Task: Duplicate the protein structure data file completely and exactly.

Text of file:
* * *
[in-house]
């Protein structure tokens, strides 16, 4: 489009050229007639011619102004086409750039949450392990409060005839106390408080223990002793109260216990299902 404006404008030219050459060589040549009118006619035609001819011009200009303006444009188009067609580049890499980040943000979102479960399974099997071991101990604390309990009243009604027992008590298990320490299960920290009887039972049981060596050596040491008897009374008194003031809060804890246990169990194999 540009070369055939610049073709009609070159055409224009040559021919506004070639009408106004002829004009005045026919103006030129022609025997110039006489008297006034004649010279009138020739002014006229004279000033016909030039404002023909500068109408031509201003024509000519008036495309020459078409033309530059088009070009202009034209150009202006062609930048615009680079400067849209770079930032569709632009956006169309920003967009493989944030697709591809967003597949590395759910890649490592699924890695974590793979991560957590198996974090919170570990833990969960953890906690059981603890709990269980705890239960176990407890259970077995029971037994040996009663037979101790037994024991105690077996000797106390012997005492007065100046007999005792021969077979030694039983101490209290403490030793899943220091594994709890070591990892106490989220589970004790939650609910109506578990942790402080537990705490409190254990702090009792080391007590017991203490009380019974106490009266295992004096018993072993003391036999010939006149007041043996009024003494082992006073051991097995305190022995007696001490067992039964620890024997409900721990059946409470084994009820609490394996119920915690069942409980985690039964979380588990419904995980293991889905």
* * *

[in-house]
């Protein structure tokens, strides 16, 4: 489009050229007639011619102004086409750039949450392990409060005839106390408080223990002793109260216990299902 404006404008030219050459060589040549009118006619035609001819011009200009303006444009188009067609580049890499980040943000979102479960399974099997071991101990604390309990009243009604027992008590298990320490299960920290009887039972049981060596050596040491008897009374008194003031809060804890246990169990194999 540009070369055939610049073709009609070159055409224009040559021919506004070639009408106004002829004009005045026919103006030129022609025997110039006489008297006034004649010279009138020739002014006229004279000033016909030039404002023909500068109408031509201003024509000519008036495309020459078409033309530059088009070009202009034209150009202006062609930048615009680079400067849209770079930032569709632009956006169309920003967009493989944030697709591809967003597949590395759910890649490592699924890695974590793979991560957590198996974090919170570990833990969960953890906690059981603890709990269980705890239960176990407890259970077995029971037994040996009663037979101790037994024991105690077996000797106390012997005492007065100046007999005792021969077979030694039983101490209290403490030793899943220091594994709890070591990892106490989220589970004790939650609910109506578990942790402080537990705490409190254990702090009792080391007590017991203490009380019974106490009266295992004096018993072993003391036999010939006149007041043996009024003494082992006073051991097995305190022995007696001490067992039964620890024997409900721990059946409470084994009820609490394996119920915690069942409980985690039964979380588990419904995980293991889905």